The “impossible” challenge of climate change. Basically, see the above for clues to the future.......the Big Lie works, but there is reason for hope since not everyone believes the Big Lie.

The “impossible” challenge of inequality. Progress does breed income inequality. Moving helps, like rust belt Midwest victims moving south and to the coasts. Again, a universal basic income might help.

We’ll never run out of challenges. The author mentions future challenges like more robots, artificial intelligence and quantum computing

I do recommend the book.

#Amazon

Monday, January 29, 2018

Portfolio “Update”

I just sold my DPS and replaced it with NWL. Ordered by largest position to smallest.....

WBA (Walgreen Boots Alliance)
PEP (PepsiCo)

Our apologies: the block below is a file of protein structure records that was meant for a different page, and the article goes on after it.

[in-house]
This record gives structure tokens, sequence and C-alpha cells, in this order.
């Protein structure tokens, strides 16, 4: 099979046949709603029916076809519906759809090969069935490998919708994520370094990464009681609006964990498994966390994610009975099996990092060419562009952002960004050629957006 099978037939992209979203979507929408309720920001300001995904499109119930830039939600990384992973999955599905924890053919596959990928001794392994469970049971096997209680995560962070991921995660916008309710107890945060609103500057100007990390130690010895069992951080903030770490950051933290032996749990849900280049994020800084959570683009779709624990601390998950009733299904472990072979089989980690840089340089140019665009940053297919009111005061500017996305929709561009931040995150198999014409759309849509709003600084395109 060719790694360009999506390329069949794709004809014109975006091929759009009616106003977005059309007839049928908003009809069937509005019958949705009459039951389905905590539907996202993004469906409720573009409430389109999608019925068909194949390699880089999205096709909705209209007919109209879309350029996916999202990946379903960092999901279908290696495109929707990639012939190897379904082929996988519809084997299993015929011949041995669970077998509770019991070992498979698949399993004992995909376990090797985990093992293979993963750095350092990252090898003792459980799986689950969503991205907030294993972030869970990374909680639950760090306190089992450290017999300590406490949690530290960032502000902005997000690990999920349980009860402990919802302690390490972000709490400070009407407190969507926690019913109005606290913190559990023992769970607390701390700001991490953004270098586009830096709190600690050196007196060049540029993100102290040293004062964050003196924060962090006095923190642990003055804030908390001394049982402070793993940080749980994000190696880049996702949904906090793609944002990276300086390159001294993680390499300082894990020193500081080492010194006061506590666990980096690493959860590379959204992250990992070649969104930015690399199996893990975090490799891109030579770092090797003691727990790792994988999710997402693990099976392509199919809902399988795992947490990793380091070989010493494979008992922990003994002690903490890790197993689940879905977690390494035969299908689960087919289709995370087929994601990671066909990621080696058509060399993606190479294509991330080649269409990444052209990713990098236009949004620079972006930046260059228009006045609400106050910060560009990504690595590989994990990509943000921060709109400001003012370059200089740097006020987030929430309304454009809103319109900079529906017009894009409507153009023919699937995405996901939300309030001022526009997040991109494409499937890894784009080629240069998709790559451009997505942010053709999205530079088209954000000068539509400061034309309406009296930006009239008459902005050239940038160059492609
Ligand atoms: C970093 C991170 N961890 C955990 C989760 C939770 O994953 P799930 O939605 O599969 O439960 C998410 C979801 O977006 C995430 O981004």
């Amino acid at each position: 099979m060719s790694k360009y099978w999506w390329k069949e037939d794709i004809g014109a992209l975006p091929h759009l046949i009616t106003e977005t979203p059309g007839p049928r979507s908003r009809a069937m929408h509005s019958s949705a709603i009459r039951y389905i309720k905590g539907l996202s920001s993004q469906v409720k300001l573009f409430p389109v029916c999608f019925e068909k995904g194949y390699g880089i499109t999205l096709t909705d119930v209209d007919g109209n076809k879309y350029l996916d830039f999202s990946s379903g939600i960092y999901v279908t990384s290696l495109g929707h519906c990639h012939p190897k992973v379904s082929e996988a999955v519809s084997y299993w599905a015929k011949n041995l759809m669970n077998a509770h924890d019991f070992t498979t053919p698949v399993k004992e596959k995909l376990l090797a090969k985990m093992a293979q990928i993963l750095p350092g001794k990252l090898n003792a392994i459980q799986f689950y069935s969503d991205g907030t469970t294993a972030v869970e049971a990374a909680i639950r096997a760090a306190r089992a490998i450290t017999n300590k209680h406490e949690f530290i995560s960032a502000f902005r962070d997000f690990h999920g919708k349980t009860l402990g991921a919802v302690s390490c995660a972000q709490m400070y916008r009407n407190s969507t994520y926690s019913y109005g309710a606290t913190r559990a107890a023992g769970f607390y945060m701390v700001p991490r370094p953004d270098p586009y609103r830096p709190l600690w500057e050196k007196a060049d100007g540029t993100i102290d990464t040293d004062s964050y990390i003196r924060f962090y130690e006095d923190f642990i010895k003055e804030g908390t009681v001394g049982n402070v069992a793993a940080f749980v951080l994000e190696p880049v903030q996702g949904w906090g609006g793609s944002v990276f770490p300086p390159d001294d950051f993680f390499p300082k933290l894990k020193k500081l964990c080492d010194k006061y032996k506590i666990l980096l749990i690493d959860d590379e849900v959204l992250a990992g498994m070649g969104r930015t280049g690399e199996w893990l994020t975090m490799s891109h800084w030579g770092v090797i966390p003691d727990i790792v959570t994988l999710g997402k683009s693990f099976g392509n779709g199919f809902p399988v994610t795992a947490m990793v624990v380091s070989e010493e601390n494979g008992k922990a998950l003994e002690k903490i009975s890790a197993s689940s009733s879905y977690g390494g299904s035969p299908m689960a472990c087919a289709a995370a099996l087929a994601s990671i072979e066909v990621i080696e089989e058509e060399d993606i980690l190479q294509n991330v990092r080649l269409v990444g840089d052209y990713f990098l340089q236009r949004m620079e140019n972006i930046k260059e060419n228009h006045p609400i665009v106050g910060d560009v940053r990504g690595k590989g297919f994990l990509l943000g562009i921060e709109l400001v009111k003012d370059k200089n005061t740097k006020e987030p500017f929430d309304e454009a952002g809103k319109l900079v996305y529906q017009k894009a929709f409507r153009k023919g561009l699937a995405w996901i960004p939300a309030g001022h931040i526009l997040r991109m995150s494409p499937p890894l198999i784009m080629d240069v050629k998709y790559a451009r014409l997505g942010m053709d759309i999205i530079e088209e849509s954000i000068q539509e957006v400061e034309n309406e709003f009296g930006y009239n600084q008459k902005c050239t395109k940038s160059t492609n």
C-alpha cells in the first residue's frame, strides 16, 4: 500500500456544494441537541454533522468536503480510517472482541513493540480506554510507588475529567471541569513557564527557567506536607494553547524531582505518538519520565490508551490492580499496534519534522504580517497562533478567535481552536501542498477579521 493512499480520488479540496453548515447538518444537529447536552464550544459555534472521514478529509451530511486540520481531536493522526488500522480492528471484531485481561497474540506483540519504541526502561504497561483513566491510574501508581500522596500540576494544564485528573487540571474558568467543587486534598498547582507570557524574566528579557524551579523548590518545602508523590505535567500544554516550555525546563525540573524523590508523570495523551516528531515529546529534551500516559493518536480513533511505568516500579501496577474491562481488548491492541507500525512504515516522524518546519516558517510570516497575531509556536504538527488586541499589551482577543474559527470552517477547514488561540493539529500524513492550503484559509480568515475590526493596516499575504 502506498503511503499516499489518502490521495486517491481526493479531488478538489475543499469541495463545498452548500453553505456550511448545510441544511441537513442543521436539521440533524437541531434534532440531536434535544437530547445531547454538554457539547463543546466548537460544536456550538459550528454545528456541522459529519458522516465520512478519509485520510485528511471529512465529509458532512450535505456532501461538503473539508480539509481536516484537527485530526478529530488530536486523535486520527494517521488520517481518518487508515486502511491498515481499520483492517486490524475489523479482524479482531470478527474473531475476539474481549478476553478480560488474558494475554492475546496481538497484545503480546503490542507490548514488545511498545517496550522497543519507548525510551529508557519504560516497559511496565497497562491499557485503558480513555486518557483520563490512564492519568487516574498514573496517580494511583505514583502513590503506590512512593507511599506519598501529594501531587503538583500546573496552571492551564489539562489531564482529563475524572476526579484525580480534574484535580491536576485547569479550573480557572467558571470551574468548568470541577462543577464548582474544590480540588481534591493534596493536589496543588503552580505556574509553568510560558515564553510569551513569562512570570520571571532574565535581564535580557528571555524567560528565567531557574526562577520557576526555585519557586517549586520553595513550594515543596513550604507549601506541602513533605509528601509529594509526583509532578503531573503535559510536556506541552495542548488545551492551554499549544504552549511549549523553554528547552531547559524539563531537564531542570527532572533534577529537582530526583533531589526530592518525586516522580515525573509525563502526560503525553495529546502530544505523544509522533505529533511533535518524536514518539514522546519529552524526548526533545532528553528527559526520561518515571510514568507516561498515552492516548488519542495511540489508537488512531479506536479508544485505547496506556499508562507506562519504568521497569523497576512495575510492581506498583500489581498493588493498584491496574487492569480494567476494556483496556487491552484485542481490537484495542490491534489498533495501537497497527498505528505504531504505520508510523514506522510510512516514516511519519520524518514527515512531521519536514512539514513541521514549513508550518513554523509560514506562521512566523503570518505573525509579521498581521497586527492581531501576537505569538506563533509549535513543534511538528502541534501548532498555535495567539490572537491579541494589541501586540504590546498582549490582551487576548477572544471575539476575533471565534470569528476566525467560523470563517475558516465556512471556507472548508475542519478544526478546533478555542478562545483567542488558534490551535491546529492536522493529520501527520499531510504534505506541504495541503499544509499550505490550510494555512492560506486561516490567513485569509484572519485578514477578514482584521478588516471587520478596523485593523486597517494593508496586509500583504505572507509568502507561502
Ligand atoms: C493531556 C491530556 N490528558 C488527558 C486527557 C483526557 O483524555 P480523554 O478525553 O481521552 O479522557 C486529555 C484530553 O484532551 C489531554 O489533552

PG (Procter & Gamble)
GPC (Genuine Parts Company)
MMM (3M)
IBM (International Business Machines)
VZ (Verizon)
T (AT&T)
KO (Coca Cola)
ADP (Automatic Data Processing)
GIS (General Mills)
KMB (Kimberly Clark)
HAS (Hasbro)
HPQ (Hewlett-Packard)
SYY (Sysco)
K (Kellogg)
NWL (Newell Brands)
M (Macy’s)
GNMA (6% Bonds)


This portfolio represents about 30% of my assets, about 15% is a home mortgage, about 2% precious metals and collectibles, and the rest are CDs.

Friday, October 27, 2017

Portfolio “Update”

I sold all of my MAT (Mattel) and took a small position in M (Macy’s). Ordered by largest position to smallest.....

PG (Procter & Gamble)
PEP (PepsiCo)
WBA (Walgreen Boots Alliance)
MMM (3M)
GPC (Genuine Parts Company)
VZ (Verizon)
IBM (International Business Machines)
T (AT&T)
KO (Coca Cola)
ADP (Automatic Data Processing)
HAS (Hasbro)
KMB (Kimberly Clark)
GIS (General Mills)
HPQ (Hewlett-Packard)
SYY (Sysco)
K (Kellogg)
DPS (Dr. Pepper Snapple)
M (Macy’s)
GNMA (6% Bonds)

This portfolio represents about 25% of my assets, about 15% is a home mortgage, about 2% precious metals and collectibles, and the rest are CDs.

Saturday, October 07, 2017

The Next Economic Collapse